Nelson mum murder trial: defendant tells of ‘shock’ at girlfriend’s death

debra walsh

debra walsh

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A MAN who denies murdering his girlfriend at her Nelson flat has told a jury he grabbed hold of a scarf she was wearing and pulled it to calm her down during a row.

Carl Field demonstrated at Preston Crown Court how he pulled each end of the scarf in a quick motion, holding it like that for seconds. He told the court: “I didn’t think I’d done it really, really hard. I just thought I’d use enough force to stop her from hitting me and calm her down.”

The 34-year-old, of St Philip’s Street, Nelson, denies murdering Debra Walsh, also 34, between February 21st and March 22nd. The prosecution allege Field murdered her in a violent and sustained attack.

When her body was found at her Norfolk Street home, she had bruising to the head and a fractured thyroid cartlidge.

The defendant said he and Debra had had arguments in the past, but they were not violent.

He spoke of an incident on February 21st where he claimed Debra got angry and hit him on the side of the face with a clenched fist.

She was shouting and screaming and banging her head against a wall, so he grabbed her to calm her down and get her away from the wall, he said. He accepted having made contact with her face in the incident.

On the day of the violence at the flat, he said they had had a can together that morning and he had been making fun of her, “not in a malicious way, just winding her up”, he said. He suggested she reacted by throwing a glass against a wall, though not aiming at him.

They went on to have more to drink and went out to get 12 cans and a couple of bottles of cider. That afternoon, they bought some valium, which they both went on to take.

The defendant said a row occured, starting downstairs. “We were arguing face to face. She headbutted me on the side of the face,” he said.

He claimed Debra fell against a wall and was kicking out, trying to hit him.

“I grabbed a scarf she had on and I pulled it and tried to calm her down,” he said.

He then demonstrated how he pulled his hands away from each other, while holding the ends of the scarf. He said he did it in a quick motion and held it like that for a matter of seconds.

He said: “I really wanted to calm her down. I didn’t think I’d done it really, really hard. I just thought I’d use enough force to stop her from hitting me and calm her down.”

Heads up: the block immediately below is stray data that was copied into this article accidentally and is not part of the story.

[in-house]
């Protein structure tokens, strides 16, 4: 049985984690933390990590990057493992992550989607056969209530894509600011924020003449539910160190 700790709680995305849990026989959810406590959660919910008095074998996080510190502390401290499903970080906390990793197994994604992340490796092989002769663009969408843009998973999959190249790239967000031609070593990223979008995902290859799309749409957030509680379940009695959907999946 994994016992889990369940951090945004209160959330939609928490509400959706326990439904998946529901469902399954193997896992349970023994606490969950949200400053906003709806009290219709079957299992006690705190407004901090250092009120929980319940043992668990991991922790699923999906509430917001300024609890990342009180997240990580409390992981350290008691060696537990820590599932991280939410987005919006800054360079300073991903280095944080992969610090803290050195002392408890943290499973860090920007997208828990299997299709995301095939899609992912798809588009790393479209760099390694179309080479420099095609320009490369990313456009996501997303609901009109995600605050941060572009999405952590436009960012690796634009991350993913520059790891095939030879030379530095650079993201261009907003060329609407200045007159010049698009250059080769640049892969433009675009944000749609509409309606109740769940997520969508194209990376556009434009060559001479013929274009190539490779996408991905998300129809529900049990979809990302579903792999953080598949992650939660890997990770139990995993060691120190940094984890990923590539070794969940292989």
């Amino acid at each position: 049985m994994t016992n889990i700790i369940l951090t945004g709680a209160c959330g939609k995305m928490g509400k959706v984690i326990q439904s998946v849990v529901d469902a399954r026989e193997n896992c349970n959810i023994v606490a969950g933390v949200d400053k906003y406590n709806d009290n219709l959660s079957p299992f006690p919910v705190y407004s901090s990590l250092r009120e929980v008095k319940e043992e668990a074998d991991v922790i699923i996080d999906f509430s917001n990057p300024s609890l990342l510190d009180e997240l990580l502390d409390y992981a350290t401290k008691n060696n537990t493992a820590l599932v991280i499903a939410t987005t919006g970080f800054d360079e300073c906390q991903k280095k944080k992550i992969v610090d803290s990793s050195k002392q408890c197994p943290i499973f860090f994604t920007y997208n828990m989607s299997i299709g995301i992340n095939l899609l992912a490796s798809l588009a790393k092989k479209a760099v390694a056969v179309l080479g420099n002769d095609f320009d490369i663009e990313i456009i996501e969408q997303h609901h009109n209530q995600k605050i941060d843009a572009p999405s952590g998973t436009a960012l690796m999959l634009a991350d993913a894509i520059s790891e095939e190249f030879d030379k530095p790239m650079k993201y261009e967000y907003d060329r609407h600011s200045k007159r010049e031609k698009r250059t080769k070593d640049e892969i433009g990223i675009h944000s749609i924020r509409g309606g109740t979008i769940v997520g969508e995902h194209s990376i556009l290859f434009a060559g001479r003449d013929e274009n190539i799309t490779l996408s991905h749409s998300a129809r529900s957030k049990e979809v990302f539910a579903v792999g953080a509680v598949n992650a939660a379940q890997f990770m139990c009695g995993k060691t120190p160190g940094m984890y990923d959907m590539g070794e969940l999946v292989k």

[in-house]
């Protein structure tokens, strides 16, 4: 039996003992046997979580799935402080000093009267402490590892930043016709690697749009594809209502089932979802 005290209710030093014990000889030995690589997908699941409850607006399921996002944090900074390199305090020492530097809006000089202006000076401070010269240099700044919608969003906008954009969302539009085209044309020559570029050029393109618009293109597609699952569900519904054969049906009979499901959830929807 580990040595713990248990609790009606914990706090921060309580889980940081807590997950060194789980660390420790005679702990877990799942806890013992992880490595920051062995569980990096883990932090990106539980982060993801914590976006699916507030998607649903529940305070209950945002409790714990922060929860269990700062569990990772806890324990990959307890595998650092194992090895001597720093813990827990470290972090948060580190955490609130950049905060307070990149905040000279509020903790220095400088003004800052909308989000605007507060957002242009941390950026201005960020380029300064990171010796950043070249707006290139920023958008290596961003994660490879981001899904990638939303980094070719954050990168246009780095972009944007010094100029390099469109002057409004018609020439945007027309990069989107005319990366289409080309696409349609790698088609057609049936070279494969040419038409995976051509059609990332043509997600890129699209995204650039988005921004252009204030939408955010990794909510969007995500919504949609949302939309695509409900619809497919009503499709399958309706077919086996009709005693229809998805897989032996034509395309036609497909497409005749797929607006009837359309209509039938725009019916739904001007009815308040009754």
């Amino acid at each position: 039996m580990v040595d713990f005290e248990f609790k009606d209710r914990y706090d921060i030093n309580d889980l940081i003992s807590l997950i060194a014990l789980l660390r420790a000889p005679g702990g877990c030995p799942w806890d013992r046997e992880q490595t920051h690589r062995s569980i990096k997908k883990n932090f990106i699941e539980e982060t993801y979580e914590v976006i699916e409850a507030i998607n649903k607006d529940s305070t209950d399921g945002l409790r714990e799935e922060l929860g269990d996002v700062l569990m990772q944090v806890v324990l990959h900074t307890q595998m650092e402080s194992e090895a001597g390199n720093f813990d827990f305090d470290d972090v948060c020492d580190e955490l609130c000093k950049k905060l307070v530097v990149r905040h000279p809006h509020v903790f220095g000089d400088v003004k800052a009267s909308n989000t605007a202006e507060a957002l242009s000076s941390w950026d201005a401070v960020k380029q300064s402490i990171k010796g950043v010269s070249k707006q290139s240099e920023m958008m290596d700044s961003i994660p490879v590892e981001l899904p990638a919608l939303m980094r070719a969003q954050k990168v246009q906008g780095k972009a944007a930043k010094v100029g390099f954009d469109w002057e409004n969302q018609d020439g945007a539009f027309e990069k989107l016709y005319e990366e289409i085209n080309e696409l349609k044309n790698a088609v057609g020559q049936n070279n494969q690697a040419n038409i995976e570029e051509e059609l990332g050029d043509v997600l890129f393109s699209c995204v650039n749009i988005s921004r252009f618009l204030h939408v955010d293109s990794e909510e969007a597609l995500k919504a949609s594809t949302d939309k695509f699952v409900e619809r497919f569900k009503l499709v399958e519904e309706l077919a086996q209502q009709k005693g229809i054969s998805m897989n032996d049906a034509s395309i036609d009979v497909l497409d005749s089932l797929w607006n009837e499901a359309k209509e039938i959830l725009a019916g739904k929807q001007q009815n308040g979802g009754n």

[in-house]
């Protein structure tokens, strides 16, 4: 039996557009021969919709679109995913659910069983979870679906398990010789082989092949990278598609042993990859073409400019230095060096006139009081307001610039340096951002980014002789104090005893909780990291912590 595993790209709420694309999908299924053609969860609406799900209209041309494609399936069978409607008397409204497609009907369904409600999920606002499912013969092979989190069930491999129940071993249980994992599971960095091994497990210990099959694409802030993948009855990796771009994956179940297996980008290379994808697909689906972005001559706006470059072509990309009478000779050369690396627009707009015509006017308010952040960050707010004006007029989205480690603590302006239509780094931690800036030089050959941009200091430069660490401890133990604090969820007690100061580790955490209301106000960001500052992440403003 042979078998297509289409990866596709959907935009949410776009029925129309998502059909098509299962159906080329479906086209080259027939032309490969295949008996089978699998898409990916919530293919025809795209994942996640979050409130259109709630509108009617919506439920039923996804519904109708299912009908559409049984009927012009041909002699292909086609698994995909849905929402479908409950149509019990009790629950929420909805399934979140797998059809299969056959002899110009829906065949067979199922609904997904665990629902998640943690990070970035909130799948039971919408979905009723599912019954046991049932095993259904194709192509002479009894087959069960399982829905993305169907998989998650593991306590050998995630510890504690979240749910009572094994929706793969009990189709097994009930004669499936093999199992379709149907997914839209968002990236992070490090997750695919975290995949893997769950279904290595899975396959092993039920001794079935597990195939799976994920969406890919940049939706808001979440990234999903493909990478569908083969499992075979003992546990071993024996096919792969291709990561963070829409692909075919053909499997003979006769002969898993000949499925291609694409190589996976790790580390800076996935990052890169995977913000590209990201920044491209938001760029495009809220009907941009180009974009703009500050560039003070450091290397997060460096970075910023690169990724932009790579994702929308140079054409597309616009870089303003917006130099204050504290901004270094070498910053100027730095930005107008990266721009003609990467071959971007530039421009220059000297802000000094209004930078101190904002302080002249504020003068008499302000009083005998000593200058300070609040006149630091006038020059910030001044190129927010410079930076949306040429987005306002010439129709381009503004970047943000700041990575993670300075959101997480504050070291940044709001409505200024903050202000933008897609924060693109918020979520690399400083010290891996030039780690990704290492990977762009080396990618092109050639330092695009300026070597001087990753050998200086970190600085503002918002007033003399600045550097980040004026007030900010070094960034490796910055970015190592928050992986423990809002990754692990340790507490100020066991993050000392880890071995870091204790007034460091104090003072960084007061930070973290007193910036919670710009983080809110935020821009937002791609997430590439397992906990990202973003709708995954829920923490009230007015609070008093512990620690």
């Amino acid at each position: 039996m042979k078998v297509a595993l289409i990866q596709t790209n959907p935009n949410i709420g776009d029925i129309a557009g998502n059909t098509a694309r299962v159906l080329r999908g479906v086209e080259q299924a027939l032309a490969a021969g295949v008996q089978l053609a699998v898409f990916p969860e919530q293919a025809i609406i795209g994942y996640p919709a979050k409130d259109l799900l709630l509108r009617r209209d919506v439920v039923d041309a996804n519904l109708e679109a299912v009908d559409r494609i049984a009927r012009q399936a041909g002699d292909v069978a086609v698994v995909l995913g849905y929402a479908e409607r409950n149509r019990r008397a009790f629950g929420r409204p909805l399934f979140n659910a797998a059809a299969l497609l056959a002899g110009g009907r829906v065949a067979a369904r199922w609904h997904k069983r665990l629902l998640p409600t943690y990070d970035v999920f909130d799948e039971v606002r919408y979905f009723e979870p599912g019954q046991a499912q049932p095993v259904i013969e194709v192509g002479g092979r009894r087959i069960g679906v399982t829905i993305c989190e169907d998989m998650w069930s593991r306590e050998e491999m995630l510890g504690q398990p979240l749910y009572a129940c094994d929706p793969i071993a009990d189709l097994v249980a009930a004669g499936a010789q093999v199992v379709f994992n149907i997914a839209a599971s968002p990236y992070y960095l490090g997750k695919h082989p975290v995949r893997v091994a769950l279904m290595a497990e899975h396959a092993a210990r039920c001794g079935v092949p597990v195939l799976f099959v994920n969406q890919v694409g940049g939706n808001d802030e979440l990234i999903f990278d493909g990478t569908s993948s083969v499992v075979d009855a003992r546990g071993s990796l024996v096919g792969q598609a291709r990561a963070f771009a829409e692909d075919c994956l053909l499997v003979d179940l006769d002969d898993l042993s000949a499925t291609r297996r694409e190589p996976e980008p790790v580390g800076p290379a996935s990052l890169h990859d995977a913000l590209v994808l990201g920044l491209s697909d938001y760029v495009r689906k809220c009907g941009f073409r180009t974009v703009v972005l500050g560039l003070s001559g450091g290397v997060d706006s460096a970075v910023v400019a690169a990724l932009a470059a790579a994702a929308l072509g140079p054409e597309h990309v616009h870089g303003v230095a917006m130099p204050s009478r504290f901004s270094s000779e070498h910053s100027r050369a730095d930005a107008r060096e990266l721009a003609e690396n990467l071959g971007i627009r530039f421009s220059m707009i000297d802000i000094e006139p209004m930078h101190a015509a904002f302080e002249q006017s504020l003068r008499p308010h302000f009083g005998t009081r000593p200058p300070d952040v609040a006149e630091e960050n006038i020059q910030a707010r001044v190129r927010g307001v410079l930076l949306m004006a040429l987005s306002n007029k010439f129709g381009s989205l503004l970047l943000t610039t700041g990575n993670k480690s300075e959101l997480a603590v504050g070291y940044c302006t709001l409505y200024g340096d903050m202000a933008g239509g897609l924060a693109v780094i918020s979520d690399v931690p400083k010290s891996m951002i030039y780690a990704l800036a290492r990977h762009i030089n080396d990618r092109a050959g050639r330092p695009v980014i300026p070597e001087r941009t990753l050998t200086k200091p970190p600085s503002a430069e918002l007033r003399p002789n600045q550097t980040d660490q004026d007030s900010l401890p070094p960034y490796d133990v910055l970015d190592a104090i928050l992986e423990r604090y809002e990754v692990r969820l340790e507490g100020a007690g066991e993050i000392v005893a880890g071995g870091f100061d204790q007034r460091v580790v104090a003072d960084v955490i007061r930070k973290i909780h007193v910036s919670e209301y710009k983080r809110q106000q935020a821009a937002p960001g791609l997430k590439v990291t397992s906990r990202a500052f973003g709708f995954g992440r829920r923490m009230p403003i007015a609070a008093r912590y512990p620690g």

After that, he saw blood coming from her mouth. She got up and collapsed, banging her head hard on the toilet. He tried to pick her up and she fell again.

The defendant said he began to think she was dead. “I just couldn’t believe what had happened. I was really scared and shaking.” He added: “I was in shock and hysterical. It just seemed surreal.”

Debra’s body was found at the flat on March 21st. He was also arrested there.

His counsel, Mr Anthony Cross, asked him why he had not gone to the police. Field replied: “I was very scared and upset. It just didn’t seem real.”

He recalled having rung his mum, saying he had killed Debra by accident. Things had not seemed real when he was being interviewed by the police.

“I’m a placid person. I’m not someone who gets really annoyed,” he said. He said he had not intended to kill Debra.

The court had heard at the opening of the trial prosecution claims Field murdered Ms Walsh in a violent and sustained attack and had later admitted the killing to a friend and his mum.

Ms Walsh had earlier been seen with a bruised face and told her ex-husband Field had “battered” her.

Opening the case for the Crown, Mr Neil Flewitt said Field and Ms Walsh, a mother-of-one, had been in a relationship since last October which appeared to have been volatile and sometimes violent.

Debra was last seen on the afternoon of February 22nd, when she made a return visit to Pendle Council’s housing office. The day before, when she had made an earlier visit, it was noticed her face was badly bruised and swollen and she told a housing officer she had been mugged and all her money stolen.

That same day, she told her ex husband: “Look at what Carl’s done. He’s battered me”.

She spoke of Field having stolen her bank card and was concerned he would withdraw her benefits money which was paid into her account that day.

That day, a text message was sent to a mutual friend of Debra and Field, called Dan Sears, in which Debra said: “He has smashed my face in so I am going to the police because I have had enough.”

Police confirmed £110 was withdrawn from her account in two transactions on the same day. Further withdrawals of benefits money were made on later dates.

Mr Flewitt also told the court Mr Sears received a phone call or text from Field towards the end of February in which the defendant said: “I’ve done something stupid. I have killed Debra”.

The trial continues.